“Have you forgotten what Teacher always said? Think of the school, not of yourself.”
In 1908 Shanghai, a Chinese martial artist (Bruce Lee) takes swift revenge against Japanese imperialists who have killed his instructor.
Genres, Themes, Actors, and Directors:
- Bruce Lee Films
- Chinese, Hong Kong, and Taiwanese Films
- Martial Arts
- Race Relations and Racism
Response to Peary’s Review:
Peary writes that “if the Bruce Lee from this film had investigated Lee’s own mysterious death, then we might know how he really died.” (Update: A recent article shares a new hypothesis that Lee died from hyponatraemia through ingesting too much water.) In his brief review, Peary outlines the simple plot of this film — including the fact that in part by “employing a series of disguises, [Lee] is a one-man annihilation squad.”
Peary adds that while the “film has awful dubbing”, “who cares?” given that “there is non-stop action, and watching the remarkable Lee in beautifully choreographed fight sequences (that make intelligent use of close-ups and slow motion) is a unique, exhilarating experience. As always, he is graceful, athletic, charismatic, and in control” while also displaying true “ferocity and anger during his fights” against the “bigoted Japanese.”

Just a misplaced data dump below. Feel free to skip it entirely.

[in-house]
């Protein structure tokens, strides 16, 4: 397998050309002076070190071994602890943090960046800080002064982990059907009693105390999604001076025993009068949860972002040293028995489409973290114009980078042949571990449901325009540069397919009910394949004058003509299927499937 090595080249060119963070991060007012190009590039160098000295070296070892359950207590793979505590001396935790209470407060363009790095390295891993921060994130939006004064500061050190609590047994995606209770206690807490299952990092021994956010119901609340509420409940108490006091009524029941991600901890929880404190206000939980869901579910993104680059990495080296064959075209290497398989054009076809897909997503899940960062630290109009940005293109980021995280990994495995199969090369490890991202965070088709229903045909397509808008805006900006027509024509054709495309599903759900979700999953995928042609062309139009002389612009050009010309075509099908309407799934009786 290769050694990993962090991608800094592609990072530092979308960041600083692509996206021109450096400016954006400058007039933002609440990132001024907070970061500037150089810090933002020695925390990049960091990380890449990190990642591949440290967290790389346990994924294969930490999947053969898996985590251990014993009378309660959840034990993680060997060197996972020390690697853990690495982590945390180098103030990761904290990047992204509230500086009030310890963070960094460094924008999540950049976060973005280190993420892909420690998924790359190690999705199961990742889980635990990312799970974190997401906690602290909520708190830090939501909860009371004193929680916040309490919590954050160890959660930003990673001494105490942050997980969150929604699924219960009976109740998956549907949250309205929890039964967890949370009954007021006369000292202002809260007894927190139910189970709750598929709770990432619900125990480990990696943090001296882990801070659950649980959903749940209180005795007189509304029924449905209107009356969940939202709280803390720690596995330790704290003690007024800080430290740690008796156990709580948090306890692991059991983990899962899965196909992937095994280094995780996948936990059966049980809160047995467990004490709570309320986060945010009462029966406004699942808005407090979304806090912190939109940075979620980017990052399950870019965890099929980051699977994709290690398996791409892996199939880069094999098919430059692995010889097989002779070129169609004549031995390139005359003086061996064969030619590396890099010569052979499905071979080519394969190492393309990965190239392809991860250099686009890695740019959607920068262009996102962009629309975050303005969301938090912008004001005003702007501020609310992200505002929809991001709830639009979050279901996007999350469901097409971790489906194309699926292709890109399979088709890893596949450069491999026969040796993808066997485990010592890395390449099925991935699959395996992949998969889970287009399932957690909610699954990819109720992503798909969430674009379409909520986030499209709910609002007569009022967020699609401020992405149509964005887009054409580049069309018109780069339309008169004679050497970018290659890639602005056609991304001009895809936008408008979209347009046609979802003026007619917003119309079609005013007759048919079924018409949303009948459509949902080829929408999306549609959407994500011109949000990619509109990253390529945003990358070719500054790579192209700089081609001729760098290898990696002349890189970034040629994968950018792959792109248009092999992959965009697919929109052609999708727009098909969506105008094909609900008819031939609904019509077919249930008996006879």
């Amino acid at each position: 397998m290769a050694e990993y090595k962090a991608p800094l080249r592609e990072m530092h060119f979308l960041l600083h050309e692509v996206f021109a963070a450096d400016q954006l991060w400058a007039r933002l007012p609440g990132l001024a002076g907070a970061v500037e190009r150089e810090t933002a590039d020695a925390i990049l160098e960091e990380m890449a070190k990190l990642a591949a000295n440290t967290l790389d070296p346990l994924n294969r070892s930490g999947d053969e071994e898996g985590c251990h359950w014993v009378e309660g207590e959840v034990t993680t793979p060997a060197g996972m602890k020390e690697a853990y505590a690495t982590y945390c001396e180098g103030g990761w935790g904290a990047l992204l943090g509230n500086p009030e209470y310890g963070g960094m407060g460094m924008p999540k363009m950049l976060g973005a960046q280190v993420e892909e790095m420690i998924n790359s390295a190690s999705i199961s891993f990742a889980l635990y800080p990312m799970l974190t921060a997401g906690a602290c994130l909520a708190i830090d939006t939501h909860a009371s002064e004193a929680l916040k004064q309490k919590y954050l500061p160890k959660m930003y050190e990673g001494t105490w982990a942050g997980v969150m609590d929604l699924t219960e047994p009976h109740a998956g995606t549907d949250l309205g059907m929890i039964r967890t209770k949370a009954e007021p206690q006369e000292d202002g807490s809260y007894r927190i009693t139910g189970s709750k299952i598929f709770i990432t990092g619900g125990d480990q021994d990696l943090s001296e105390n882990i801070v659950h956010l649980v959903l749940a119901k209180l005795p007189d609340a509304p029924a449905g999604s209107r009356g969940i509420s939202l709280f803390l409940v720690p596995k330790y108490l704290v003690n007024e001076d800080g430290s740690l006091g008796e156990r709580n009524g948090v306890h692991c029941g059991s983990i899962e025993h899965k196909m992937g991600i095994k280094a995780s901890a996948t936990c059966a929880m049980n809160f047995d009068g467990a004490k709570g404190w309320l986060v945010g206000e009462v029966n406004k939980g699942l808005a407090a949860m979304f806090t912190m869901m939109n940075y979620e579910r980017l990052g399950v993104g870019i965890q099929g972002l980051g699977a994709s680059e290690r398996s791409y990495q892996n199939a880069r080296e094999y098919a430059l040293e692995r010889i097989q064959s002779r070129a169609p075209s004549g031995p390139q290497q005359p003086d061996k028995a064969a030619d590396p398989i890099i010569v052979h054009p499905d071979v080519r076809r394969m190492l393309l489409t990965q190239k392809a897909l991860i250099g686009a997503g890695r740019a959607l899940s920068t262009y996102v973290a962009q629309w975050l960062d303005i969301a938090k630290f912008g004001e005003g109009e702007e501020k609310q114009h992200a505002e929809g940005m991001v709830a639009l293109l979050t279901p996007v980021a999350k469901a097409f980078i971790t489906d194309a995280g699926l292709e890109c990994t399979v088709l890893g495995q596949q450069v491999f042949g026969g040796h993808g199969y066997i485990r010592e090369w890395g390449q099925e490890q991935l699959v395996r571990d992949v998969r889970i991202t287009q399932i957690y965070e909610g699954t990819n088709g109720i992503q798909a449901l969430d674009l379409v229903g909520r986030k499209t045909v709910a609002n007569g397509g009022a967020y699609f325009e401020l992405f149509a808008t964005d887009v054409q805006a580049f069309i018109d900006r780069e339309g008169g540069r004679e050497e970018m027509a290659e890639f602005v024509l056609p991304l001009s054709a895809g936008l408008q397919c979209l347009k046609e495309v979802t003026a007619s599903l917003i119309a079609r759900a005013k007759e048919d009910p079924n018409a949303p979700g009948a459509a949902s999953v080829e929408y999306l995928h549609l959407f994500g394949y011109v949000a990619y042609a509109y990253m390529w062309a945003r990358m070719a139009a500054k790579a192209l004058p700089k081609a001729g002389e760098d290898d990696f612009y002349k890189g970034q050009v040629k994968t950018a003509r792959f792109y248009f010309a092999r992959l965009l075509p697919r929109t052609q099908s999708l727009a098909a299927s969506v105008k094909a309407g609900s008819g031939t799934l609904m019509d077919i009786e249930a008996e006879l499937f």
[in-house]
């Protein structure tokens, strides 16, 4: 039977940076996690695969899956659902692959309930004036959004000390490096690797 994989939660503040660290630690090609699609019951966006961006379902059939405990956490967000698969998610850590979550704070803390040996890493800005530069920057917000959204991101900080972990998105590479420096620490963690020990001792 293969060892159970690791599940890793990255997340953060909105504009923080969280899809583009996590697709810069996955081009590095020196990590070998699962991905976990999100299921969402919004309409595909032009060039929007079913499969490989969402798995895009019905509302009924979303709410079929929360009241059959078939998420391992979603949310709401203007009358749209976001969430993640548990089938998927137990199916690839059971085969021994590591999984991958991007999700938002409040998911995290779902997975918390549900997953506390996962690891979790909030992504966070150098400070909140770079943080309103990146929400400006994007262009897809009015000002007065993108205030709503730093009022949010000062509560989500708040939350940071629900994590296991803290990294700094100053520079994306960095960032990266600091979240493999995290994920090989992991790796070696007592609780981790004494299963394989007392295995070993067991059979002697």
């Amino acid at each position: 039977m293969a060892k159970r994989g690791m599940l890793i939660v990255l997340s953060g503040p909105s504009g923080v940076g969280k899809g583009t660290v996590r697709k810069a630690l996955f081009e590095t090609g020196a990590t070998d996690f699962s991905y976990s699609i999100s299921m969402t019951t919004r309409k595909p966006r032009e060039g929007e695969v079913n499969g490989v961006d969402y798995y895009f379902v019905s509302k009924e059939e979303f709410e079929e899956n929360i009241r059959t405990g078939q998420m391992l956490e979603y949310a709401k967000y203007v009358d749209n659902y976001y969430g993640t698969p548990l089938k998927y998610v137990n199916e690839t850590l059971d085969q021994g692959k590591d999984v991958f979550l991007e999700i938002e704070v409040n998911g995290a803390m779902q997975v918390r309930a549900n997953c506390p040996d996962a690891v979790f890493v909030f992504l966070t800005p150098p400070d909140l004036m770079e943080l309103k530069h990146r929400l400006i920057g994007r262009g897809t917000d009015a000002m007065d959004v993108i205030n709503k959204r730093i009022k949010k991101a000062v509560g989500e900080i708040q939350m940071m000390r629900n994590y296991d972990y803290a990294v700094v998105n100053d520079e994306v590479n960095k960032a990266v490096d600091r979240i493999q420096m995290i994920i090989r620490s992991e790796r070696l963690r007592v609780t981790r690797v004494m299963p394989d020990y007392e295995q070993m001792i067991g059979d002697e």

In terms of this film’s title, according to Wikipedia:
Fist of Fury was accidentally released in the U.S. under the title The Chinese Connection. That title was a means of tapping the popularity of another film, The French Connection (starring Gene Hackman), released in the U.S. in 1971. That title was intended to be used for the U.S. release of another Bruce Lee film, The Big Boss, which also involved drug smuggling. However, the U.S. titles for Fist of Fury and The Big Boss were accidentally switched, resulting in Fist of Fury being released in the U.S. under the title The Chinese Connection until 2005, while The Big Boss was released as Fists of Fury.
Thank you, Wikipedia! The titles of these ’70s kung fu flicks is undeniably confusing, but fans always rally to the cause.
Note: The film’s final shot seems unambiguously inspired by the last shot in Butch Cassidy and the Sundance Kid (1969) (though who knows).
Notable Performances, Qualities, and Moments:
- Excellent fight choreography
- Awesome use of nunchucks (Lee’s first on film)
- Lee smashing a racist sign saying “No Dogs No Chinese”
No, but it’s recommended if you’re at all interested in Bruce Lee.